Deadly jolt

Tourists stranded as dis­as­ter strikes off Greek, Turk­ish coasts

China Daily (Hong Kong) - - FRONT PAGE -

At least two die as earth­quake hits off Greek, Turk­ish coasts

KOS, Greece — A pow­er­ful earth­quake sent a build­ing crash­ing down on tourists at a bar on the Greek hol­i­day is­land of Kos and struck panic on the nearby shores of Turkey on Fri­day, killing two tourists and in­jur­ing nearly 500 peo­ple.

Res­cue au­thor­i­ties said two men from Turkey and Swe­den died in the col­lapse at the White Cor­ner Club when the 6.5-mag­ni­tude quake struck at about 1:30 am, rat­tling Greek is­lands and the Turk­ish Aegean coast in a re­gion where seis­mic ac­tiv­ity is com­mon.

At least five other peo­ple were se­ri­ously in­jured on Kos as tourists and lo­cal res­i­dents scram­bled out of build­ings, some even leap­ing from bal­conies. Five of the in­jured were be­ing trans­ported by he­li­copter to a hos­pi­tal on the is­land of Crete, of­fi­cials said.

“There was bang­ing. There was shak­ing. The light was swing­ing, bang­ing on the ceil­ing, crock­ery falling out of the cup­boards, and pans were mak­ing noise,” said Christo­pher Hack­land, a Scot­tish div­ing in­struc­tor.

“There was a lot of scream­ing and cry­ing and hys­ter­ics com­ing from the ho­tel. It felt like be­ing at a theme park with one of the il­lu­sions, an op­ti­cal il­lu­sion where you feel like you’re up­side down.”

Tens of thou­sands of tourists spent the night out­doors on Kos, many sleep­ing on sun beds along beaches as a quake-re­lated sea swell sub­sided. The quake dam­aged churches, an old mosque, and the port’s 14 th cen­tury cas­tle, along with old build­ings in the town.

In nearby Turkey, en­su­ing panic caused mi­nor in­juries, ac­cord­ing to Esen­gul Civelek, gov­er­nor of Mugla prov­ince. In Bitez, a re­sort town about 6 kilo­me­ters west of Bo­drum, the quake sent fright­ened res­i­dents run­ning into the streets.

Ho­tel guests briefly re­turned to their rooms to pick up their be­long­ings but chose to spend the rest of the night out­side, with some us­ing sheets and cush­ions bor­rowed from nearby lounge chairs to build makeshift beds.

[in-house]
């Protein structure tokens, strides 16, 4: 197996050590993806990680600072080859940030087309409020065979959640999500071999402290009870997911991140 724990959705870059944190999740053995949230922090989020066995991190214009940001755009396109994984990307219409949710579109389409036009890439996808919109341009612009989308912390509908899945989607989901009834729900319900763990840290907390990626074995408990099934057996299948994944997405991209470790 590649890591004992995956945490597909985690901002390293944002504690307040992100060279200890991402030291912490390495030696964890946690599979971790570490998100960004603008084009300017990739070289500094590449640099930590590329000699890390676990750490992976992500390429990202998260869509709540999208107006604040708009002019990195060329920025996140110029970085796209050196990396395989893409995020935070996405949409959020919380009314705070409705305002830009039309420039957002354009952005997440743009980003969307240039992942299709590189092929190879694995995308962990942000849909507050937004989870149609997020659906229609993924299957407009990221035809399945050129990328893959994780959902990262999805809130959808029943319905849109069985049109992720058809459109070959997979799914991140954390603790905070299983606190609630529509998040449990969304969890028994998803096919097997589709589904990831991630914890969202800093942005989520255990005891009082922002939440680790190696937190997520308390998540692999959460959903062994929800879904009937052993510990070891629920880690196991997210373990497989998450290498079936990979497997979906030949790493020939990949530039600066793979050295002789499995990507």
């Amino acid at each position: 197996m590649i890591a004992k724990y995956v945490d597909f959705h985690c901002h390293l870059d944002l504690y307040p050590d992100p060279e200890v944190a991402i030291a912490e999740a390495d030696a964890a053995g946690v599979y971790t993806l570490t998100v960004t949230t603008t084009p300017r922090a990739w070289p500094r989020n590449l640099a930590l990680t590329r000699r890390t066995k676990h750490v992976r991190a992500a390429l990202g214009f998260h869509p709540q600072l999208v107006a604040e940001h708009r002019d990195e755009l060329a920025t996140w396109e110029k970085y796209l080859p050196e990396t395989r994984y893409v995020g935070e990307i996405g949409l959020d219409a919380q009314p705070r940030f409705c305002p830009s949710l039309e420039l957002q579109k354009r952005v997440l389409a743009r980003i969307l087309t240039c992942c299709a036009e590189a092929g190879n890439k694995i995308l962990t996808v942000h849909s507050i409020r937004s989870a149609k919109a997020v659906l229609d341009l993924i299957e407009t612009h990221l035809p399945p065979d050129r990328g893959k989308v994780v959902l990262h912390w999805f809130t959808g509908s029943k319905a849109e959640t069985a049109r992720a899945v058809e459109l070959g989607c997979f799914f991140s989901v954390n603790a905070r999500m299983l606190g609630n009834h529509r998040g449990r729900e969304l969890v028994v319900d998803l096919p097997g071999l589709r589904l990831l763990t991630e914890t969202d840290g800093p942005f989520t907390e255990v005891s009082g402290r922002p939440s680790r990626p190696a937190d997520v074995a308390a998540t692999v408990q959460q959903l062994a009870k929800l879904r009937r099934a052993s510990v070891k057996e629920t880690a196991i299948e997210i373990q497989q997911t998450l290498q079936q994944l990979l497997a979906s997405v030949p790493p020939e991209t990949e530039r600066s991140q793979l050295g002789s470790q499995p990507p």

Sev­eral Greek govern­ment min­is­ters, as well as res­cuers with snif­fer dogs and struc­tural en­gi­neers trav­eled to Kos overnight to co­or­di­nate the res­cue ef­fort. The Bri­tish For­eign Of­fice warned trav­el­ers of the pos­si­bil­ity of af­ter­shocks, urg­ing them to fol­low the ad­vice of the lo­cal au­thor­i­ties.

Au­thor­i­ties said there were no re­ported in­juries of refugees and mi­grants at camps on the is­land.

Ris­ing sea­wa­ter

A seafront road and parts of the is­land’s main town were flooded for sev­eral hours, and the ris­ing sea­wa­ter even pushed a boat onto the main road and caused sev­eral cars to slam into each other. Ferry ser­vices were can­celed un­til fur­ther in­spec­tion, with pas­sen­gers rerouted to nearby is­lands.

Greek of­fi­cials said the quake was mag­ni­tude-6.5 and the nu­mer­ous af­ter­shocks were weaker but still could put at risk the build­ings that were al­ready dam­aged.

“The dam­age on the is­land (of Kos) is not wide­spread. The air­port is work­ing, and the road net­work and in­fra­struc­ture are in good shape,” Greek govern­ment spokesman Dim­itris Tzanakopou­los said.

“The dam­age was at the bar and the old part of the town and we had the very un­for­tu­nate deaths of the two peo­ple.”

The col­lapsed build­ing dated to the 1930s, ac­cord­ing to Kos Mayor Gior­gos Kyrit­sis. “There are not many old build­ings left on Kos. Nearly all the struc­tures on the is­land have been built un­der the new codes to with­stand earth­quakes,” the mayor said.

Res­cuers were check­ing for trapped peo­ple in­side houses across Kos at dozens of vil­lages and other sites, but said the dam­age was con­fined to the is­land’s main town.

STEFANOS RAPANIS / REUTERS

Medics at­tend to a man in­jured dur­ing Fri­day’s earth­quake on the Greek is­land of Kos. The quake claimed the lives of two peo­ple.

Newspapers in English

Newspapers from China

© PressReader. All rights reserved.